Enabling Operational Excellence
Enabling Operational Excellence
Enabling Operational Excellence
Enabling Operational Excellence

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I’m afraid one of those people for whom this rule would just cause confusion … Are you?

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Ronald G. Ross

Ronald G. Ross

Ron Ross, Principal and Co-Founder of Business Rules Solutions, LLC, is internationally acknowledged as the “father of business rules.” Recognizing early on the importance of independently managed business rules for business operations and architecture, he has pioneered innovative techniques and standards since the mid-1980s. He wrote the industry’s first book on business rules in 1994.

Comments (4)

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    Kirk Fleming

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    I don’t find it confusing at all. It probably comes as a result of the confusion generated by the lack of any standardization or consistency in keypad interfaces. I’m guessing that so many people hit the ‘Enter’ button when prompted with a question requiring a “yes/no” response, the added direction was needed.

    I’d think we’d be rather okay with such instructions, given “Press Cancel for Credit” is considered normal–should anyone ever add a ‘Credit’ button to a keypad interface, expect to see improvised instructions such as “Press the orange ‘CREDIT’ button for Credit”.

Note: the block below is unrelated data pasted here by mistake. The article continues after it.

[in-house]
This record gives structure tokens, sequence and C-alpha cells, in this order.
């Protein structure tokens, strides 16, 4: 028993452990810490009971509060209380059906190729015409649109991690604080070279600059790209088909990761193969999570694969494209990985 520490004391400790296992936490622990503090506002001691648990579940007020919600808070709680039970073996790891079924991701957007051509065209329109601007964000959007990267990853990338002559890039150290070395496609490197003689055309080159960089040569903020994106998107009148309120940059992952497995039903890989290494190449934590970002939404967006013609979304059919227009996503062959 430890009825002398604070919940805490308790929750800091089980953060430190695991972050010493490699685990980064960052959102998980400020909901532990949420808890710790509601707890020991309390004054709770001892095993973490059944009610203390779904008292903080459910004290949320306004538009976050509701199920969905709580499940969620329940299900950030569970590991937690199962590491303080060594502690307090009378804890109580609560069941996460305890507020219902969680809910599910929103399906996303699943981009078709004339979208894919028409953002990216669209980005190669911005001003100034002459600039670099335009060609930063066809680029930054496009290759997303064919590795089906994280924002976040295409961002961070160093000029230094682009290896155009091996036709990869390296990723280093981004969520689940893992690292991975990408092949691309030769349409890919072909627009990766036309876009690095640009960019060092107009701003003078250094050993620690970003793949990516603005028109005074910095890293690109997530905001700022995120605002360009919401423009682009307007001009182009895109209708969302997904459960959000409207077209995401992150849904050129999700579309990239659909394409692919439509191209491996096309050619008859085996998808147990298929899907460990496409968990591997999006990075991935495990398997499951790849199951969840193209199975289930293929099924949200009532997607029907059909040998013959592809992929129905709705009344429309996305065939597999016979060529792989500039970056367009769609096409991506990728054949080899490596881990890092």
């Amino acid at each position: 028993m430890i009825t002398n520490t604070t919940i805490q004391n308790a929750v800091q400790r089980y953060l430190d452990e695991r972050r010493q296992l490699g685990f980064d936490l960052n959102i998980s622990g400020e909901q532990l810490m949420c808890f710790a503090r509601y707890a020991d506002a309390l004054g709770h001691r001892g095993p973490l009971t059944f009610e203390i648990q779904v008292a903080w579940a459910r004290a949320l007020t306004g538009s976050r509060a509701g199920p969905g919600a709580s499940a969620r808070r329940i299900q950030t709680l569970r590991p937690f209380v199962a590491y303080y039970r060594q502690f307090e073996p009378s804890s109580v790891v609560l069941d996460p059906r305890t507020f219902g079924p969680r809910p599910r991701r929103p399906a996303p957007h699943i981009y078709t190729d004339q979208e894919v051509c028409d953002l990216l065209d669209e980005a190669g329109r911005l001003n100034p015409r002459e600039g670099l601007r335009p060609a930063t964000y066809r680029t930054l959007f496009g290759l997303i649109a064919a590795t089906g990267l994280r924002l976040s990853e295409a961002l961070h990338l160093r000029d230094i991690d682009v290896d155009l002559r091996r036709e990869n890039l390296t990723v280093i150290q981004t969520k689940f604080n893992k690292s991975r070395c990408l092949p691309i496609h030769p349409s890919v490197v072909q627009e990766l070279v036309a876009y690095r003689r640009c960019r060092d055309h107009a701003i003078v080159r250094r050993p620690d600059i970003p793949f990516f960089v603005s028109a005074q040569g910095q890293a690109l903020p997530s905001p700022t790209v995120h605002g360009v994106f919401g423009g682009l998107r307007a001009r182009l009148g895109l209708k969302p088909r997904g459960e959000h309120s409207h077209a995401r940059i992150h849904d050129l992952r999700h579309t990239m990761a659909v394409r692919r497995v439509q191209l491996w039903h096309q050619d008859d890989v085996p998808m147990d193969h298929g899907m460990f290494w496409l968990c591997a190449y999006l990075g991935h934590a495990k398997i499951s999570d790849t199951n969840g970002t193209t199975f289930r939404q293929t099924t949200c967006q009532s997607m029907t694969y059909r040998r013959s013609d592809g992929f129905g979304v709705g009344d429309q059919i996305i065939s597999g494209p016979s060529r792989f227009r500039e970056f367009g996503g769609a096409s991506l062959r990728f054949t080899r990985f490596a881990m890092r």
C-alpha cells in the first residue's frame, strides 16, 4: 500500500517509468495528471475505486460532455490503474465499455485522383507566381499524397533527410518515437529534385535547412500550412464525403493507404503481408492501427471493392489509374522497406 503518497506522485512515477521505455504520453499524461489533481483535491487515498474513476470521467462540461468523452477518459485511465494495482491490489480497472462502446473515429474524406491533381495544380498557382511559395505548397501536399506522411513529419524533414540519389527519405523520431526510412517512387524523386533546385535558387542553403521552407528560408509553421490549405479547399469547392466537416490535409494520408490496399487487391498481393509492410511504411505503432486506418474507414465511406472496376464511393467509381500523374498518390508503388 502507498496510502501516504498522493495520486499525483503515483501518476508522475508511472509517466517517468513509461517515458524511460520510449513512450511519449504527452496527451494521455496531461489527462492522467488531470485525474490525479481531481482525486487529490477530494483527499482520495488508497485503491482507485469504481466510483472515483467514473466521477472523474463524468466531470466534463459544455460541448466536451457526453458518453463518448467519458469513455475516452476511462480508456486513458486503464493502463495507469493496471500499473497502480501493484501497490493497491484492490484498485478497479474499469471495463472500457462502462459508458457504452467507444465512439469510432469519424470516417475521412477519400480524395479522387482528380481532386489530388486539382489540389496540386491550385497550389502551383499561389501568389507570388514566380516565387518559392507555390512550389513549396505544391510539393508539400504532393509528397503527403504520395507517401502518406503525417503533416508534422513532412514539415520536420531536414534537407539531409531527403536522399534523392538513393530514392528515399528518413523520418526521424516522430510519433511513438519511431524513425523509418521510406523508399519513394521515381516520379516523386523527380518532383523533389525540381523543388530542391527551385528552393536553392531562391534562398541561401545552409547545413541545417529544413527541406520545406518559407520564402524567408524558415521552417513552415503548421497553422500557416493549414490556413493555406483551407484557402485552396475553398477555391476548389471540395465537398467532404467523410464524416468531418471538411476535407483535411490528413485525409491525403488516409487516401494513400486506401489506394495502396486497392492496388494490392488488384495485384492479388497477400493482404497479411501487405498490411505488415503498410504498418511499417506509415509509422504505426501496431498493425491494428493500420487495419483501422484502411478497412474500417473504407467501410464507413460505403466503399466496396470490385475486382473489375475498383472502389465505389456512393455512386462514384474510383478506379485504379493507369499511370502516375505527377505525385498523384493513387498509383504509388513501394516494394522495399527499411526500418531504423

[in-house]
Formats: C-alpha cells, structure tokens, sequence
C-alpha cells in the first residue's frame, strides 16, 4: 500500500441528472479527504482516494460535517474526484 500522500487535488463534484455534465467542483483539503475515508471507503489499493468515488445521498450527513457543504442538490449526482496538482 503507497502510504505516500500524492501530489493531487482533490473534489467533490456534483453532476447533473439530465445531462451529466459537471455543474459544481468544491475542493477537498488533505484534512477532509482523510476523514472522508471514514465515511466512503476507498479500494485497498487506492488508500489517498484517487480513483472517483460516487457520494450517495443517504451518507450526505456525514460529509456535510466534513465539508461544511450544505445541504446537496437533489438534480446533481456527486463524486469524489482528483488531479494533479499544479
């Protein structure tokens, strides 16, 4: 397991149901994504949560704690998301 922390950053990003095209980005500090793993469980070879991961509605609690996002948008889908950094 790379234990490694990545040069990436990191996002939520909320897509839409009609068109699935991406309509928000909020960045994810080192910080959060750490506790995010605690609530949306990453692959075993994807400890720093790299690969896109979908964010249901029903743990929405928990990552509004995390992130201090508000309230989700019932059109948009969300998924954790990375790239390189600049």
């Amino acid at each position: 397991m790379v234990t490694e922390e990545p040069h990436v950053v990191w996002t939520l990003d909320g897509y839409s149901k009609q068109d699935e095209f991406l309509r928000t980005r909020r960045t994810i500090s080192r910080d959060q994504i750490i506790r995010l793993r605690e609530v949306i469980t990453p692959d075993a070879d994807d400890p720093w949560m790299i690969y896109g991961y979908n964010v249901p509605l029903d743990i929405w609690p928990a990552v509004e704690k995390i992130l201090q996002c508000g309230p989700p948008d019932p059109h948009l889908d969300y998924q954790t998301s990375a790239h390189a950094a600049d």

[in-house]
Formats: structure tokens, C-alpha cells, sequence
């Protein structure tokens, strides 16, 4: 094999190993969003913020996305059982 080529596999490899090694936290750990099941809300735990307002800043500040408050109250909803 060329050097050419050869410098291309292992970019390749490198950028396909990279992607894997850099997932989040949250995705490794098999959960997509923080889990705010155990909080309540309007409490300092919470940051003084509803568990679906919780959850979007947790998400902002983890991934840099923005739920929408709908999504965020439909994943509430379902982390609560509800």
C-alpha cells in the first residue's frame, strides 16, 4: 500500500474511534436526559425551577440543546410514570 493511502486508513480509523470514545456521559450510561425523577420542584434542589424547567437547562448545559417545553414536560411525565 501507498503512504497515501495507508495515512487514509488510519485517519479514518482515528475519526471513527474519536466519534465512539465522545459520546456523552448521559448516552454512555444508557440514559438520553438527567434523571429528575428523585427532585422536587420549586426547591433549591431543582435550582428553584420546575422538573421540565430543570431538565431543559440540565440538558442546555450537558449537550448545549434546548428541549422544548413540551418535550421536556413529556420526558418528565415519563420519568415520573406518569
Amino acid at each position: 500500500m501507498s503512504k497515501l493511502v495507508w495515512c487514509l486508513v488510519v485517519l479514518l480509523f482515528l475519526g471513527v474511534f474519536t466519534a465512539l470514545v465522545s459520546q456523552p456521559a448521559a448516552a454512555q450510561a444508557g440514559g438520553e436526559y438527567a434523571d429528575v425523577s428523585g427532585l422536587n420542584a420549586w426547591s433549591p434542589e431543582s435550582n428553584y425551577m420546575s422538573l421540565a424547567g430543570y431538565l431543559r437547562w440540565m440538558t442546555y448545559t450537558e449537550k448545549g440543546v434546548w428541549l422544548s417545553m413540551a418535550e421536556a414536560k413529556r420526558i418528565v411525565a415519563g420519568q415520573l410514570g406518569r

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    b meacham

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    What is the problem with this one? It seems quite straightforward to me.

    • Ronald G. Ross

      Ronald G. Ross

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      I’m a bit surprised. I got a couple of comments like this. I guess it’s my knee-jerk reaction to redundantly expressing something twice(?) Concern for the illiterate or the color-challenged(?). I’m just saying. I would stand there a while wondering if I were missing something. Just me, I guess.

  • Avatar

    h p

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    Ok, I looked and immediately thought, what about the OTHER green button..for enter.. and had a puzzled moment wondering, is what they say really what I think it means…… I think if the “green” had been removed, it would have been a much better sign. A public library I recently visited had a sign on almost every wall, with messages of must not, ranging from telling patrons not to drag, rock or misuse the antique chairs, to “stay home if you are sick” to long instructions on who can use the public pcs, and for what, to how to replace books, or when not to. I thought, this is too much for people to process. The problem with bad rules is that people shut down and miss the important stuff.

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